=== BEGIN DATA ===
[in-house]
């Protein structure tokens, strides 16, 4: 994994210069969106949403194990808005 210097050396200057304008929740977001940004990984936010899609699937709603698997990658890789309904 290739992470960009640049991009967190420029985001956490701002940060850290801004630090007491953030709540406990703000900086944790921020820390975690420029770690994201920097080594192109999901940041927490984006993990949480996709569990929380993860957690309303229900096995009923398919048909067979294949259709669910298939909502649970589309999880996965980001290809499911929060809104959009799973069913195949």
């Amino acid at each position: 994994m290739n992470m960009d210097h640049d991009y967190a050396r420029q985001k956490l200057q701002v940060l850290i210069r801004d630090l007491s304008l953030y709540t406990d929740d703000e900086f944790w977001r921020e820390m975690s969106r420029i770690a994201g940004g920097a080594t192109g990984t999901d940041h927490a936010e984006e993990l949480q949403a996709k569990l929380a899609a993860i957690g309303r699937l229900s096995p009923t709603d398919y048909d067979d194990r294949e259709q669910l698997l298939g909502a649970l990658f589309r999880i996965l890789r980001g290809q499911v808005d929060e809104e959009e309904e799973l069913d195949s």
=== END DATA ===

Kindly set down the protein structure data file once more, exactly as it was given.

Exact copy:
[in-house]
């Protein structure tokens, strides 16, 4: 994994210069969106949403194990808005 210097050396200057304008929740977001940004990984936010899609699937709603698997990658890789309904 290739992470960009640049991009967190420029985001956490701002940060850290801004630090007491953030709540406990703000900086944790921020820390975690420029770690994201920097080594192109999901940041927490984006993990949480996709569990929380993860957690309303229900096995009923398919048909067979294949259709669910298939909502649970589309999880996965980001290809499911929060809104959009799973069913195949």
């Amino acid at each position: 994994m290739n992470m960009d210097h640049d991009y967190a050396r420029q985001k956490l200057q701002v940060l850290i210069r801004d630090l007491s304008l953030y709540t406990d929740d703000e900086f944790w977001r921020e820390m975690s969106r420029i770690a994201g940004g920097a080594t192109g990984t999901d940041h927490a936010e984006e993990l949480q949403a996709k569990l929380a899609a993860i957690g309303r699937l229900s096995p009923t709603d398919y048909d067979d194990r294949e259709q669910l698997l298939g909502a649970l990658f589309r999880i996965l890789r980001g290809q499911v808005d929060e809104e959009e309904e799973l069913d195949s």